Toney Clawson February 16, 1873 at Spartanburg, Spartanburg County, SC

upon their oaths do say that the said Toney Clawson came to his death by accidental drowning while attempting to cross a small streamunusually swollen from heavy rains

Charles Flowers June 13, 1906 [no location given], Chesterfield County, SC

I find that the deceased came to his death by accidental drowning

Major Crawford July 21, 1880 at Anderson Court House, Anderson County, SC

do say that Major Crawford came to his death by accidentally falling from the trestle at Rocky River while in a state of intoxication

John Dean December 29, 1848 on the publick [sic] road leading from William McMurry's, Esq to J. L. Kenedy's, Anderson County, SC

do say from the evidence produced and all other circumstances he came to his death by intoxication together with the wet and coldness of the night having been seen late on the eavening [sic] before in a state of intoxication within a half a mile of the place where he was found also having a bottle with him--with whiskey in it which was found by him nearly empty.

Edmond May 5, 1828 on the premises of David Higgins, Laurens County, SC

After hearing the evidence we believe the aforesaid negro Edmond did voluntarily go into the water in a State of intoxication and by accident of mischance did drown.

Angus Jefferson Smith June 4, 1874 at Spartanburg, Spartanburg County, SC

upon their oaths do say that the said Angus Jefferson Smith came to his death by accidental drowning in a water course known as Lawson's Fork 1 /12 miles distant from Spartangburg C.H.

Andy Yongue Fairfield County, SC

NO OFFICIAL STATEMENT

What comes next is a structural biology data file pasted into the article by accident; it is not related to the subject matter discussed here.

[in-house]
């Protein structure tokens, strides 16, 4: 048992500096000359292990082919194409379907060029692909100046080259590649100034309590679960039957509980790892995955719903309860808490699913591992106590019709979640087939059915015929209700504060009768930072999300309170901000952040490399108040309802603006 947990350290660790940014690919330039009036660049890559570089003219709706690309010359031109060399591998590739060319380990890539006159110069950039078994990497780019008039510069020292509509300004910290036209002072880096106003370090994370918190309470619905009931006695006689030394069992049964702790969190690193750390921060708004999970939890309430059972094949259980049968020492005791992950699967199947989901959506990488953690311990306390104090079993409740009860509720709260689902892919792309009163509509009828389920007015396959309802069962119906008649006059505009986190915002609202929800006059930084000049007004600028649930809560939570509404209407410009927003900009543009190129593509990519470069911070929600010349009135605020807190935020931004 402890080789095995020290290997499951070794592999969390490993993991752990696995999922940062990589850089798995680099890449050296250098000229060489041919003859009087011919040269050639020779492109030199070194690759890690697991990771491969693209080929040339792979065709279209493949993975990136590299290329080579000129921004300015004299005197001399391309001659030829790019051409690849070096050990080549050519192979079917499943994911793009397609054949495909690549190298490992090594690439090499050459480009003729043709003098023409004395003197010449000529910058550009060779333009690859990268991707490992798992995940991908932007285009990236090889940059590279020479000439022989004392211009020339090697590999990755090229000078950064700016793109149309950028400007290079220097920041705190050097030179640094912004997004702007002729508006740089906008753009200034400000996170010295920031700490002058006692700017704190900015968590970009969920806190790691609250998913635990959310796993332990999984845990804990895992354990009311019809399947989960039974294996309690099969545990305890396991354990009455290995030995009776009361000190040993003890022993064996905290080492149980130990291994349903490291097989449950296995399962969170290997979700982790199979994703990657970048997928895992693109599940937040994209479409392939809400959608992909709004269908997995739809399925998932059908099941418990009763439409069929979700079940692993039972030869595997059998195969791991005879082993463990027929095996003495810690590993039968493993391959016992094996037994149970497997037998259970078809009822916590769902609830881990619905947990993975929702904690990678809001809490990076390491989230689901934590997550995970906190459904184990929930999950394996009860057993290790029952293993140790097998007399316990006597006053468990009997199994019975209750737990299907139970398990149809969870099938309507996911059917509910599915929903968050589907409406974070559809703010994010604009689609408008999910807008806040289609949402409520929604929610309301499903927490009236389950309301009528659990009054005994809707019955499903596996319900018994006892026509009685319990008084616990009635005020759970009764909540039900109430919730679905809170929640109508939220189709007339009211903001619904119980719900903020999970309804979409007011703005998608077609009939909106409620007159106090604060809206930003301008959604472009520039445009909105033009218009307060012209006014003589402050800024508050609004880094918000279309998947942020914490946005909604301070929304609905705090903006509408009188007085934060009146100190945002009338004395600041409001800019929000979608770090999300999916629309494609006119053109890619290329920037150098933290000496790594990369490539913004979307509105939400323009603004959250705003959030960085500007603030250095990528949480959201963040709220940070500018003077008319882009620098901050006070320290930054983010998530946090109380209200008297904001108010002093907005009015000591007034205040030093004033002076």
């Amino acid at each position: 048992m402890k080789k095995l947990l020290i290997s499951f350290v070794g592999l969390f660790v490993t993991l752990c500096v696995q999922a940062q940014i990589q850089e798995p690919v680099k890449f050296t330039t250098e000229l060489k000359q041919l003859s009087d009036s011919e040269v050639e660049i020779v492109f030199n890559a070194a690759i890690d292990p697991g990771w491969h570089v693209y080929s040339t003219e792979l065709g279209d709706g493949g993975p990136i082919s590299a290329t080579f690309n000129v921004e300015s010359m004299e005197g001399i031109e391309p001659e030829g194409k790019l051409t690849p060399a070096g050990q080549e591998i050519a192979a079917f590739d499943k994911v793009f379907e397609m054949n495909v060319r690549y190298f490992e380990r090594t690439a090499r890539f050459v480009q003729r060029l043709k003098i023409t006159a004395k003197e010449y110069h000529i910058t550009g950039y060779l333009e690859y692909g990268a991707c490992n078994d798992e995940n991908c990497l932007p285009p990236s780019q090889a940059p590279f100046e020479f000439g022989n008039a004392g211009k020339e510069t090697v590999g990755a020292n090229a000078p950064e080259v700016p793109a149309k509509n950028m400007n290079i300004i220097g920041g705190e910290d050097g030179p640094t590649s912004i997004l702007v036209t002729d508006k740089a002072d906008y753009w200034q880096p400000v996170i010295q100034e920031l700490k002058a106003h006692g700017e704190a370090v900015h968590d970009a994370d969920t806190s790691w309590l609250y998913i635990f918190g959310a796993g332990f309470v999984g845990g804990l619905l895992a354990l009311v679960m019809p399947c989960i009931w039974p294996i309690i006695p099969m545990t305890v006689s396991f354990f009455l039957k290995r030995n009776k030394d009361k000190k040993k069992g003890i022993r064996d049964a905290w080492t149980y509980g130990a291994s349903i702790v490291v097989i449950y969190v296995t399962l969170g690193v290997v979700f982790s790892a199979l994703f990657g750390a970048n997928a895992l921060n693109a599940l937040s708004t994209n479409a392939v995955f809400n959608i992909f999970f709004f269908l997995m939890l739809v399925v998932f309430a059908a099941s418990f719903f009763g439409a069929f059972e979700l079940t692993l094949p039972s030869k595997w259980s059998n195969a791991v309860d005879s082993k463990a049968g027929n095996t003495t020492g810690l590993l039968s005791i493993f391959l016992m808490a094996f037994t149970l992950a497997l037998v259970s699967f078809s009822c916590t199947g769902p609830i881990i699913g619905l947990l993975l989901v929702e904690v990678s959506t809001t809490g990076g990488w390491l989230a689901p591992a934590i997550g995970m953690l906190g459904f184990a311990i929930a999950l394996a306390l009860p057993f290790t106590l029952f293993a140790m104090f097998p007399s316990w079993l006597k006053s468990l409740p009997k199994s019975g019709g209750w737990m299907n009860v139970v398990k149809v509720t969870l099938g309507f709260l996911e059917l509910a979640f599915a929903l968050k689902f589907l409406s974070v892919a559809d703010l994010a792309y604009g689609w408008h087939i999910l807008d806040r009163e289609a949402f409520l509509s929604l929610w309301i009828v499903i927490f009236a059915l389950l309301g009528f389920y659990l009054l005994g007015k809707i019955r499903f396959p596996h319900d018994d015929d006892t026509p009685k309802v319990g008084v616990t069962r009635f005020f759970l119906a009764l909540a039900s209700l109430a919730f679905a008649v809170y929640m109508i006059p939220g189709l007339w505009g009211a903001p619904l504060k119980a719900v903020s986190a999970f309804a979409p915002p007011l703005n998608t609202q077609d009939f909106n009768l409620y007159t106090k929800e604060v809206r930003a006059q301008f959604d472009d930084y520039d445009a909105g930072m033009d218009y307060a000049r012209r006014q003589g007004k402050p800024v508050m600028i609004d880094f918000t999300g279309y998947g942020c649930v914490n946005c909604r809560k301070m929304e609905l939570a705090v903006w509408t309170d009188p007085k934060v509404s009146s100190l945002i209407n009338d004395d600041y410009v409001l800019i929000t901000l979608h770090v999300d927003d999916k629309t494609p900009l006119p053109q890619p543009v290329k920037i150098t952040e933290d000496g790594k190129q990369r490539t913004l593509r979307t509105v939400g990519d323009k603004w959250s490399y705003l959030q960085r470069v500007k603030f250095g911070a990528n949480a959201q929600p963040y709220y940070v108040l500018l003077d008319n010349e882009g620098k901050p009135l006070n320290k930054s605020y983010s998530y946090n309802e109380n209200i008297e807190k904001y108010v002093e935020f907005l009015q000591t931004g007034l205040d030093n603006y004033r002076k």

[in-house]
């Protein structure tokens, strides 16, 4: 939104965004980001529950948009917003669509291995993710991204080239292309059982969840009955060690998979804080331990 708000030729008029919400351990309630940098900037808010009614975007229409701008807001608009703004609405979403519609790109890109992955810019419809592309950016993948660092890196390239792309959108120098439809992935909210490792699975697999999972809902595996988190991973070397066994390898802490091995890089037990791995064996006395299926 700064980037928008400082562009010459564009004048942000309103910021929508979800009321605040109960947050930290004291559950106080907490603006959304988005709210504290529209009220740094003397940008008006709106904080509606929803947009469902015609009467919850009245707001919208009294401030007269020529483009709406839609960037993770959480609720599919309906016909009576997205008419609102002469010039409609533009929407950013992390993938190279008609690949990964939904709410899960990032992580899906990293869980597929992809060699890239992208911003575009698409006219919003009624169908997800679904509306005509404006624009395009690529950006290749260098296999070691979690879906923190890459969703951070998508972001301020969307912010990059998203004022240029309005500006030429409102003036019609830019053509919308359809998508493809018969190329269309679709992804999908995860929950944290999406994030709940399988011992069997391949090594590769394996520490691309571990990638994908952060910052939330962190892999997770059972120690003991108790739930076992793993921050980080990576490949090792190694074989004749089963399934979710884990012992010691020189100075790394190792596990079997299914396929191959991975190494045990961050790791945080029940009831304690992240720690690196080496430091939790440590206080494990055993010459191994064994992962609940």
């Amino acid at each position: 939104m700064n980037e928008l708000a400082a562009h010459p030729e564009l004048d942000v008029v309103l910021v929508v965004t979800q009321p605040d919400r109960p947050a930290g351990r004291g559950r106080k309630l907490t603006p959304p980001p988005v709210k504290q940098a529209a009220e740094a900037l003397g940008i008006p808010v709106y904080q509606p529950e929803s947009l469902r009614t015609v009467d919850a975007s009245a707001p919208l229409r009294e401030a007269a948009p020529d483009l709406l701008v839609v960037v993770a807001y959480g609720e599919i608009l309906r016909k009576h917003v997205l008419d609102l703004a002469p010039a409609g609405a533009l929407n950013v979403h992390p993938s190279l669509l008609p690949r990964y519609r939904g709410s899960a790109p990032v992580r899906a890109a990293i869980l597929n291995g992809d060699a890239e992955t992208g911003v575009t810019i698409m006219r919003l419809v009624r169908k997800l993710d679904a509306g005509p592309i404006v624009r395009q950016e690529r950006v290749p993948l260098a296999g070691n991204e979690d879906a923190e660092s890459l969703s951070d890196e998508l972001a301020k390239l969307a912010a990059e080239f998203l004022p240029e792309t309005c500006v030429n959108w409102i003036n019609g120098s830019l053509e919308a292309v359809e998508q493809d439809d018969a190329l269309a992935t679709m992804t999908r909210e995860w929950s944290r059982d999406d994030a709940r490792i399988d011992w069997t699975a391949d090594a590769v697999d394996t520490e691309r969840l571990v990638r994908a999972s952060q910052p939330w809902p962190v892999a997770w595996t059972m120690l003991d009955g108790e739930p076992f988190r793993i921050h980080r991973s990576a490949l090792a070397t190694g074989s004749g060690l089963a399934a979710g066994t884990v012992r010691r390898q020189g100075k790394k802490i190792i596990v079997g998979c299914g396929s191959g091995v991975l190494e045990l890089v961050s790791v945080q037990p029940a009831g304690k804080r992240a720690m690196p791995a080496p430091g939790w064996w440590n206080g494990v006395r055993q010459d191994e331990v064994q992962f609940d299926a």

Austin Putnam July 14, 1867 at Spencer Mills, Laurens County, SC

upon their oaths do say that the said Austin Putnam came to his death by drowning, by mischance or accident, on said Spencer's Mill - pond about 4 oclock P.M.

Ella Davis at the dwelling house of Alice Simms, Fairfield County, SC

upon their oaths do say that the said Ella Davis, being a child of six years, and having been left alone in the dwelling house of said Alice Simms by the said Alice, the mother of said child, in the afternoon of the day aforesaid, no one being present and able to protect her, accidently took fire on her clothing and died from burning and suffocation[.]

John Maddox June 15, 1881 at Williamston, Anderson County, SC

do say that the aforesaid John Madox came to his death by his own act of going into the Saluda in said county^ River and getting drowned.

Jefferson slave July 27, 1840 at the plantation of H.R. Cook, Kershaw County, SC

upon their oaths do say that the said boy Jefferson came to his death by a gun shot wound inflicted upon him accidentally by a boy named Isaac belonging to Capt. B. Haile.

Isabella McClain September 15, 1873 at Conwayboro, Horry County, SC

upon their Oaths do Say that She Came to her death by a Gun Shot Inflicted by one Cesar Beaty, though we Consider the whole transaction accidental

Samuel Culbertson July 1, 1838 at the house of Samuel Colbertson, Union County, SC

do say upon their oaths that the said Samuel Colbertson . . .died by the visitation of god by accidently getting drounded in Broad River